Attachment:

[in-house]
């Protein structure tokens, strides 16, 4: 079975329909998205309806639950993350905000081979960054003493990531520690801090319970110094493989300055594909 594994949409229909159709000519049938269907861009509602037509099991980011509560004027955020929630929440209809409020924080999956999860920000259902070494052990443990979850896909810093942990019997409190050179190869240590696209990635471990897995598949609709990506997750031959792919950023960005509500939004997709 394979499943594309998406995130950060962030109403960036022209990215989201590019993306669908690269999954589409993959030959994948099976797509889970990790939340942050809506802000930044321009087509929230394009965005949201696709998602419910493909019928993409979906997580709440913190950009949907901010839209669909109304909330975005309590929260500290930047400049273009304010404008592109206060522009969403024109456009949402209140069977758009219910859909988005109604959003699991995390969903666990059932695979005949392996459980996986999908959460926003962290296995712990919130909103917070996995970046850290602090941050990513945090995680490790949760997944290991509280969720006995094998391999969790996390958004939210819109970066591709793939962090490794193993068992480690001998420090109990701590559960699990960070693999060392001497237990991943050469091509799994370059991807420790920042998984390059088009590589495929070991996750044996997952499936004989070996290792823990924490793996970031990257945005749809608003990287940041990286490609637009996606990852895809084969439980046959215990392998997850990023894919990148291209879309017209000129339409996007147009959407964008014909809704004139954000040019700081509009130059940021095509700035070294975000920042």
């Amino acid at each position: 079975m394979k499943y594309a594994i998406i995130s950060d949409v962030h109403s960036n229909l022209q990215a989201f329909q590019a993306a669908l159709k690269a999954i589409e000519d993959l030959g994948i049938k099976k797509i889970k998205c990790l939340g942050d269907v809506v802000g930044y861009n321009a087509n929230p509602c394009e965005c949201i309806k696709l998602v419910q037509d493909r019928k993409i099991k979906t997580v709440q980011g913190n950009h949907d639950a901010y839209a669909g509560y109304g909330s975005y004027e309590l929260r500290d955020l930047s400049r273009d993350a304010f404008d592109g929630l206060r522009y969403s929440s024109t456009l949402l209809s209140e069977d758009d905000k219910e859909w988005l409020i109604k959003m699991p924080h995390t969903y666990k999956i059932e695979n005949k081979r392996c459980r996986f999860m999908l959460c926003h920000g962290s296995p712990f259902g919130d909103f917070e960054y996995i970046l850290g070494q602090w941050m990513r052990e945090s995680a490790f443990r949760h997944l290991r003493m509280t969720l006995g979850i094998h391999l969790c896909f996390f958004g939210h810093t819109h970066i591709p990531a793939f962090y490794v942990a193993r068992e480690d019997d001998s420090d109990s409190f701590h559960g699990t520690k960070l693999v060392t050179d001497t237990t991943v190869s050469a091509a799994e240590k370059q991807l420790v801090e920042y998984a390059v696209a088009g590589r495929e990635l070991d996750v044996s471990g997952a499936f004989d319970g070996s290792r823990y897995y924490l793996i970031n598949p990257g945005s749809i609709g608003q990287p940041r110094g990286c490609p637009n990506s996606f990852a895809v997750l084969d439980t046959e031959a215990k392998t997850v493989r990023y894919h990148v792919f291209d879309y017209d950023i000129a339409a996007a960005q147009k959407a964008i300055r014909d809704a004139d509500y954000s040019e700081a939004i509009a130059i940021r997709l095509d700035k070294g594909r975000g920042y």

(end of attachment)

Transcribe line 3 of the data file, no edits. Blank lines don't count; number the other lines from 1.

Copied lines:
């Amino acid at each position: 079975m394979k499943y594309a594994i998406i995130s950060d949409v962030h109403s960036n229909l022209q990215a989201f329909q590019a993306a669908l159709k690269a999954i589409e000519d993959l030959g994948i049938k099976k797509i889970k998205c990790l939340g942050d269907v809506v802000g930044y861009n321009a087509n929230p509602c394009e965005c949201i309806k696709l998602v419910q037509d493909r019928k993409i099991k979906t997580v709440q980011g913190n950009h949907d639950a901010y839209a669909g509560y109304g909330s975005y004027e309590l929260r500290d955020l930047s400049r273009d993350a304010f404008d592109g929630l206060r522009y969403s929440s024109t456009l949402l209809s209140e069977d758009d905000k219910e859909w988005l409020i109604k959003m699991p924080h995390t969903y666990k999956i059932e695979n005949k081979r392996c459980r996986f999860m999908l959460c926003h920000g962290s296995p712990f259902g919130d909103f917070e960054y996995i970046l850290g070494q602090w941050m990513r052990e945090s995680a490790f443990r949760h997944l290991r003493m509280t969720l006995g979850i094998h391999l969790c896909f996390f958004g939210h810093t819109h970066i591709p990531a793939f962090y490794v942990a193993r068992e480690d019997d001998s420090d109990s409190f701590h559960g699990t520690k960070l693999v060392t050179d001497t237990t991943v190869s050469a091509a799994e240590k370059q991807l420790v801090e920042y998984a390059v696209a088009g590589r495929e990635l070991d996750v044996s471990g997952a499936f004989d319970g070996s290792r823990y897995y924490l793996i970031n598949p990257g945005s749809i609709g608003q990287p940041r110094g990286c490609p637009n990506s996606f990852a895809v997750l084969d439980t046959e031959a215990k392998t997850v493989r990023y894919h990148v792919f291209d879309y017209d950023i000129a339409a996007a960005q147009k959407a964008i300055r014909d809704a004139d509500y954000s040019e700081a939004i509009a130059i940021r997709l095509d700035k070294g594909r975000g920042y």